New York Times (07.01.2013)
Researchers reported that pharmacy sales of substandard TB medications in poor countries could result in a public health crisis. Report author Dr. Amir Attaran, a drug-counterfeiting expert at the University of Ottawa, stated that 9 percent of 713 samples of TB medications purchased in 17 countries contained little or no active ingredient. Medications with too little active ingredient were even more dangerous than those with no active ingredient, as an “inadequate dose” allowed drug-resistant TB strains to develop.
Dr. Lucica Ditiu, executive secretary of Stop TB Partnership, which is affiliated with the World Health Organization, affirmed that the study identified weak points in the TB control system. The Stop TB Partnership packages high-quality TB drugs for approximately $30 per six-month supply. The drugs are free for poor countries and available at a reduced cost for middle-income countries. Attaran urged all countries to follow WHO recommendations, ban sales of TB drugs, and purchase the Stop TB Partnership drugs.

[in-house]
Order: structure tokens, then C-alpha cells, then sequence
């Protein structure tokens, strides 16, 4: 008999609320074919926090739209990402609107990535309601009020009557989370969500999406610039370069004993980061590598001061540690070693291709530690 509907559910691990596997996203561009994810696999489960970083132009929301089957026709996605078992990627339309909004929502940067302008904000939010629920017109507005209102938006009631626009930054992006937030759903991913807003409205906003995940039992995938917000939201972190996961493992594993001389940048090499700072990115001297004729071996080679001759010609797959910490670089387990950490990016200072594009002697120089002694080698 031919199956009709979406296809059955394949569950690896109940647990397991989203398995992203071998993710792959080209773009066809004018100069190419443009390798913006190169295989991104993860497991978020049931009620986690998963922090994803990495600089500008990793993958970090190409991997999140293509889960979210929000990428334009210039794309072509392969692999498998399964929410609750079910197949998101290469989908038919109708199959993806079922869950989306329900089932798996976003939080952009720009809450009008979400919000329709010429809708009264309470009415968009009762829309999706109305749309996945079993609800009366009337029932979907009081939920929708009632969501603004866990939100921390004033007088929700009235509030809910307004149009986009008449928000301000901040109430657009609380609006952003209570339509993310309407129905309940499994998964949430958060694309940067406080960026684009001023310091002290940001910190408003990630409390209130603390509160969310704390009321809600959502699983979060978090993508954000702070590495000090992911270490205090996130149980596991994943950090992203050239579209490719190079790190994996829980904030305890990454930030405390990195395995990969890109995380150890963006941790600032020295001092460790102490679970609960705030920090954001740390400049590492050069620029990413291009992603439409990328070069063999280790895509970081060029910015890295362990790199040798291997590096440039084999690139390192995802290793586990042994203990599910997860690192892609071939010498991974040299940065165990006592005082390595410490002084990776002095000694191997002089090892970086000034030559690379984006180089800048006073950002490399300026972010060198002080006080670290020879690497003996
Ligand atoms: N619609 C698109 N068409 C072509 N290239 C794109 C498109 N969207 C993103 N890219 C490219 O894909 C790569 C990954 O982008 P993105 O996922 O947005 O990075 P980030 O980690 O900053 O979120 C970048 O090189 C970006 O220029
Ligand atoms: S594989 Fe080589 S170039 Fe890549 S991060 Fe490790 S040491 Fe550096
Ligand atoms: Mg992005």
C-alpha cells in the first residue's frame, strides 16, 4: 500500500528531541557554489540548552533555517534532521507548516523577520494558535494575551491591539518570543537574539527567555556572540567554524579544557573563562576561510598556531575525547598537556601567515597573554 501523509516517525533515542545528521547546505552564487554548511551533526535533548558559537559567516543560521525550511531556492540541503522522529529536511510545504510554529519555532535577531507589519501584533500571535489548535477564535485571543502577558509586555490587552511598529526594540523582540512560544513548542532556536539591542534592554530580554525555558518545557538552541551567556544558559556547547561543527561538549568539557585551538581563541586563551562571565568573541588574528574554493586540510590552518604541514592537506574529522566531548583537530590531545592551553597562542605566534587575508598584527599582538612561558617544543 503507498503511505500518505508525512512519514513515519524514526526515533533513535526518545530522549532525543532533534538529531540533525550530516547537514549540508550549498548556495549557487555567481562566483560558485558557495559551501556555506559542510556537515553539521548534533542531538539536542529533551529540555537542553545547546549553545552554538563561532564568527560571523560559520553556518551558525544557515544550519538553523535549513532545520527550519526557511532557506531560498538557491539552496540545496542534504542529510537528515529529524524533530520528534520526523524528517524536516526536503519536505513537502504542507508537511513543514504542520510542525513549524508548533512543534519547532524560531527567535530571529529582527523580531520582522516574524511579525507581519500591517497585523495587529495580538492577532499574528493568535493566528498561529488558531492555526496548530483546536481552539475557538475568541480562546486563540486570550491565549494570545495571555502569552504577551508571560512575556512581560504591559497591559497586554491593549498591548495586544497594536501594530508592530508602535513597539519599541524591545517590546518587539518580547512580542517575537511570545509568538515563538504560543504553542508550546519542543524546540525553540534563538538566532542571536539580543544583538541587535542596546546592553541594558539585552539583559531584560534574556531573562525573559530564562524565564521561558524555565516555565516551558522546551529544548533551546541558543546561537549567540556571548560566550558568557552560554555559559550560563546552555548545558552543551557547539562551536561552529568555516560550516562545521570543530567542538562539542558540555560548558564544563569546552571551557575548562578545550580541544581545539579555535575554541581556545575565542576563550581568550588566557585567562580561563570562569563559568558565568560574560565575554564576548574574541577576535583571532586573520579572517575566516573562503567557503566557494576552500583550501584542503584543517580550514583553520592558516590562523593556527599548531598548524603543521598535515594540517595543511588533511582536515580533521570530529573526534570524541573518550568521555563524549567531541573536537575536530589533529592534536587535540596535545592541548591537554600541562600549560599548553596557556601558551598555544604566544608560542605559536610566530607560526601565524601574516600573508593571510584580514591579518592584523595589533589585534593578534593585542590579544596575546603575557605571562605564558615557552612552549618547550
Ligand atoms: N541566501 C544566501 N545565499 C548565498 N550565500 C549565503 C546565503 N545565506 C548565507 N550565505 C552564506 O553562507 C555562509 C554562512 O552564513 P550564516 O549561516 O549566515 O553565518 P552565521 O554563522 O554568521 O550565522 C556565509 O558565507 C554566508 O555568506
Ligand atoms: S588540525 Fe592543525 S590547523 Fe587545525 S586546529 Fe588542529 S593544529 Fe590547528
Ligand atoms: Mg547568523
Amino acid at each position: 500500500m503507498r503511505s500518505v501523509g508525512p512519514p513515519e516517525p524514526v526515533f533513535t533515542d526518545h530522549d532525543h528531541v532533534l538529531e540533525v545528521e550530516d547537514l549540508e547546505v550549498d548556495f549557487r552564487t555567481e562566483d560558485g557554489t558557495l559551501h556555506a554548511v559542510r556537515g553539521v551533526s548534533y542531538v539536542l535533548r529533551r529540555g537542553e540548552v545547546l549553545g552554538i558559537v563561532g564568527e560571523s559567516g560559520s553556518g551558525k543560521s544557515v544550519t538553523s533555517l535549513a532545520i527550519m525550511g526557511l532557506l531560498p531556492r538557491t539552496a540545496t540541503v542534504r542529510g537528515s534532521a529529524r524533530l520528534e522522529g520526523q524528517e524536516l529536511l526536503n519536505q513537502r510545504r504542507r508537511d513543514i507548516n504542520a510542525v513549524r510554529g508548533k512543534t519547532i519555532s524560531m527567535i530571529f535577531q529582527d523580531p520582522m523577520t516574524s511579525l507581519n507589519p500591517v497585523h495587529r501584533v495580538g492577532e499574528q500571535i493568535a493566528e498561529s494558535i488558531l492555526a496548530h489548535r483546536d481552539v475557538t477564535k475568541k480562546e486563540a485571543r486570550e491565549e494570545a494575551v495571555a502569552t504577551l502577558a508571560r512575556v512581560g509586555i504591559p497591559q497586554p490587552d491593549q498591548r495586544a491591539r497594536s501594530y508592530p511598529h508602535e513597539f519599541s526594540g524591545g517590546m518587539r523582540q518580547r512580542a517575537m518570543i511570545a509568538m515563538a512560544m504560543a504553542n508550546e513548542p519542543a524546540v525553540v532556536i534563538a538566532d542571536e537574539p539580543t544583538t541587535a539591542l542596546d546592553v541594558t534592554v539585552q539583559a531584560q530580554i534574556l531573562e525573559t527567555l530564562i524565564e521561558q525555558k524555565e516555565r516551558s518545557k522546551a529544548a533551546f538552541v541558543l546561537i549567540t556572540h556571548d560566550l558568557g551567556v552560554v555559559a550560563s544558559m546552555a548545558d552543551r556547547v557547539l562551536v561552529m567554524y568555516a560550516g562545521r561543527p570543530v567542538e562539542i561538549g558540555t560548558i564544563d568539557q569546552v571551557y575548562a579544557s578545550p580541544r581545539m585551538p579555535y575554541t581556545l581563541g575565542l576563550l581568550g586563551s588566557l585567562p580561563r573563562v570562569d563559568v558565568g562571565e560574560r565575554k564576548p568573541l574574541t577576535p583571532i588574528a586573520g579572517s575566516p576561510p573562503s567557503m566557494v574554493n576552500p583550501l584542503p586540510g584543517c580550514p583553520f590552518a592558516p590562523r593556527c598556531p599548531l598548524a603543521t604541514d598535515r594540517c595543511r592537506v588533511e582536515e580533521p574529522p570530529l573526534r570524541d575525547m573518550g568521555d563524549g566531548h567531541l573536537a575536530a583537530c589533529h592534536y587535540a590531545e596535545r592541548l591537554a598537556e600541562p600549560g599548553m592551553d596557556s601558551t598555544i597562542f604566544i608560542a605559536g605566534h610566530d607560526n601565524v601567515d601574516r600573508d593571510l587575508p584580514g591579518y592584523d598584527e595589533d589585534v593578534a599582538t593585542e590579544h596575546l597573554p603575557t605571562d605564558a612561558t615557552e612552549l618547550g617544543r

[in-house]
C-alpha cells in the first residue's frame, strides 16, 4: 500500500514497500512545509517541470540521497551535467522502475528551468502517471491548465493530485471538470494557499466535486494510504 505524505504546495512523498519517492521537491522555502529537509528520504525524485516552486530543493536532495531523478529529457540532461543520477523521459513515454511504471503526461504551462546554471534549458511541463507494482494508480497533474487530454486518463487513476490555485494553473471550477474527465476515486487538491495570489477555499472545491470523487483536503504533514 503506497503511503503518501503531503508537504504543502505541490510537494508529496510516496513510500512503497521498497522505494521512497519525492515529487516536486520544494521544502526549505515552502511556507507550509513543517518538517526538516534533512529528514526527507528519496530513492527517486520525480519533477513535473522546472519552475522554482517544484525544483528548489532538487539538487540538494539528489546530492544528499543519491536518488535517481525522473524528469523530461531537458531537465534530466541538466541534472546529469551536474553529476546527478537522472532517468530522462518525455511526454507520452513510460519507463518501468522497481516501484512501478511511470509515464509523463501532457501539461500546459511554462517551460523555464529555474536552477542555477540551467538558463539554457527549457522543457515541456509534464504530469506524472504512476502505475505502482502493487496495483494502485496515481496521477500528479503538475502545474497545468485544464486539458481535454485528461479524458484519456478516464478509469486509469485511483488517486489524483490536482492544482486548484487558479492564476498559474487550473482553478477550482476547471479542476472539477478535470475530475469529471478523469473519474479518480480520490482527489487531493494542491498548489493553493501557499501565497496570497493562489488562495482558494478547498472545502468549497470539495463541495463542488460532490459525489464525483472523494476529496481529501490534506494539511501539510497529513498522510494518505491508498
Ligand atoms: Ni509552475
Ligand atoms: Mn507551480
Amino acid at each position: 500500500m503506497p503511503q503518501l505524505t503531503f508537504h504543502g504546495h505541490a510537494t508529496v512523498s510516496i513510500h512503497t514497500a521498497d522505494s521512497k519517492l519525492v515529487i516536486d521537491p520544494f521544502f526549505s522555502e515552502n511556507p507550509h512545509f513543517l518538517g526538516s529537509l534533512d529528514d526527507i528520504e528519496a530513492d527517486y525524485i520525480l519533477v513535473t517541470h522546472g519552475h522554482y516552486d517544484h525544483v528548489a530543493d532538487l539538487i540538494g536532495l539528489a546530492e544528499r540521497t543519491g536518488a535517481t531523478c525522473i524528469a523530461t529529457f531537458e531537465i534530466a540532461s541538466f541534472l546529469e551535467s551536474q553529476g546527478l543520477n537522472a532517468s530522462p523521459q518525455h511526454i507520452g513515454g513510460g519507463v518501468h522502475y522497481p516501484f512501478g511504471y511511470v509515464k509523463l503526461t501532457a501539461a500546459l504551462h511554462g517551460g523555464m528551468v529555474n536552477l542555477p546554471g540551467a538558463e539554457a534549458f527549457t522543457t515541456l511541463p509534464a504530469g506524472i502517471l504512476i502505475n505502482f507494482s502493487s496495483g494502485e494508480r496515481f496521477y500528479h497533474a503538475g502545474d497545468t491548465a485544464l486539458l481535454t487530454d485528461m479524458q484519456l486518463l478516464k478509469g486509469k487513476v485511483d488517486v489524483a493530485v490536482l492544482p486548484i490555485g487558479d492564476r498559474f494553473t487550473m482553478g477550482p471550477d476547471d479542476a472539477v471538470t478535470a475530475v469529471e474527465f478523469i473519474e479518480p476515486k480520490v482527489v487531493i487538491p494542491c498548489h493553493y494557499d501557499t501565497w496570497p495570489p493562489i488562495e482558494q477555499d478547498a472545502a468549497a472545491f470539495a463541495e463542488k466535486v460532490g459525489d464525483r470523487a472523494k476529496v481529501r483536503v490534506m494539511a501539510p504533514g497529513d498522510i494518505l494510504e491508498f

Poor countries such as Rwanda have demonstrated they could control TB through “pharmacovigilance.” India, which has not enforced pharmacovigilance, is now facing a multidrug-resistant TB epidemic.
The full report, “Combatting Substandard and Falsified Medicines: A View from Rwanda,” was published online in the journal PLOS Medicine (2013; doi:10.1371/journal.pmed.1001476).